There are four social standards. Each standard addresses a specific type of stakeholder: the S1 standard is about the company’s own workforce, the S2 standard discusses its value chain workers, the S3 standard targets the communities affected by its operations and the S4 standard considers its consumers and end- users.
ESRS S1 Own workforce
The structure of ESRS S1 has changed according to the revised four pillar structure. See below an overview of the content of ESRS S1.
What are the metrics included?
ESRS S2 Value chain workers, S3 Affected communities and S4 Consumers and end-users
DRs contained in the ESRS S2, S3 and S4 are all the same and relate to the impacts, risk and opportunities management of the company. There are no quantitative metrics (or any template) for these standards as these indicators will be developed at the sector level.
The structure of the ESRS E3 has changed according to the revised four pillar structure. See below an overview of the content of the ESRS E3.
Governance standard
The public consultation revealed concerns on the governance ED as they went beyond sustainable governance. The final text of the CSRD was refined for the governance standards to consider only sustainability matters. The result was several DRs have been deleted, and others have been refocused to only cover sustainability matters.
The governance standards have been reduced to one standard: ESRS G1 Business conduct. It discusses the business conduct of the company, notably corruption, bribery and corporate culture. The standard has six DRs and includes several quantitative metrics.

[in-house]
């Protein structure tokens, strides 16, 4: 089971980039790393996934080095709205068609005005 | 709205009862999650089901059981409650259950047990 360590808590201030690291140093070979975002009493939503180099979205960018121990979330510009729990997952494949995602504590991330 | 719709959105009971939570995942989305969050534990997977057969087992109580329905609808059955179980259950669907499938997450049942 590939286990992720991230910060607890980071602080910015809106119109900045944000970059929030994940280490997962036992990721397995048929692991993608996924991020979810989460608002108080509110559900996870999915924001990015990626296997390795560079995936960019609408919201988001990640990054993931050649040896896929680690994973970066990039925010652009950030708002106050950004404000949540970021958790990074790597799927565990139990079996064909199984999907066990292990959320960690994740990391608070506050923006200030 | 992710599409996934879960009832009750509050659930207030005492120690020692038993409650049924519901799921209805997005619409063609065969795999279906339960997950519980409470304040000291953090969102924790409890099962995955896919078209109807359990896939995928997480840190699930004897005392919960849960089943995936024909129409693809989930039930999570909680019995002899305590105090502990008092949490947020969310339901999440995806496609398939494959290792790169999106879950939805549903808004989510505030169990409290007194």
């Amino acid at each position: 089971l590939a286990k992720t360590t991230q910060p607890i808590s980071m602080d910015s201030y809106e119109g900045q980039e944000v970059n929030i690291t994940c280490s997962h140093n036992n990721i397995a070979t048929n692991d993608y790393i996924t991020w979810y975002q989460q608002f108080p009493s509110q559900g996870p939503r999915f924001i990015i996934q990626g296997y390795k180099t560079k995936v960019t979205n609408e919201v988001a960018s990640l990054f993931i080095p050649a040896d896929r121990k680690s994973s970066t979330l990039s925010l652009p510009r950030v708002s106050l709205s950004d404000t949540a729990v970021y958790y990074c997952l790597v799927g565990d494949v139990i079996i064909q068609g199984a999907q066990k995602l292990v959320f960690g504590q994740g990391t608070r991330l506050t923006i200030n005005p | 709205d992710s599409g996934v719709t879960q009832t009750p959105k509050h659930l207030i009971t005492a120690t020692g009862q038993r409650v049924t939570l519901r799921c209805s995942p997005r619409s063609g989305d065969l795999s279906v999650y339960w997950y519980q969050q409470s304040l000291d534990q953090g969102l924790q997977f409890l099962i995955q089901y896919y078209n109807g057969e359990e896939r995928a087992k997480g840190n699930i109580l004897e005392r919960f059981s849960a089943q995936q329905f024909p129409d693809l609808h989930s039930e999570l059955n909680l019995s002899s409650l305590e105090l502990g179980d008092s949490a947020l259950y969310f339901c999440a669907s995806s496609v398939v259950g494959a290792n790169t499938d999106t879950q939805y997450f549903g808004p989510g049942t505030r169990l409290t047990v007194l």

The ESRS G1 should be read in conjunction with the cross-cutting standards, ESRS 1 and ESRS 2, where the structure of the standard is based on the revised four pillar architecture.
ESRS G1 Business conduct
The structure of ESRS G1 has changed according to the revised four pillar structure approach. See below an overview of the content of ESRS G1.
What are the metrics included?

Key comments from the opinion letters of the ESMA, EBA, EIOPA and ECB

As of February 2023, the following supervisory authorities released their opinion letters on the ESRS:
These European agencies broadly support the revised set of sustainability reporting standards and acknowledge the significant improvements, as compared with the initial draft standards issued for comment.
In particular, there is a common view that the proposed standards will allow a sufficient level of interoperability with international standards. It is also considered that they will promote and improve the quality of sustainability reporting.
However, these agencies have stressed the importance of providing additional guidance on materiality assessme t and emphasised the need for interpretative support and proper maintenance of the standards over time.

Next steps

The adoption of the first set of ESRS (cross-cutting and topical standards) by the European Commission is expected by 30 June 2023 through the Delegated Acts. The development of the second set of ESRS (sector- specific standards) is underway and the first drafts should be released for public consultation in April 2023. On the financial institutions side, due to resource constraints, the earliest some guidance (or the entire standards) can be enacted is June 2025 (Set 3, effective in 2026).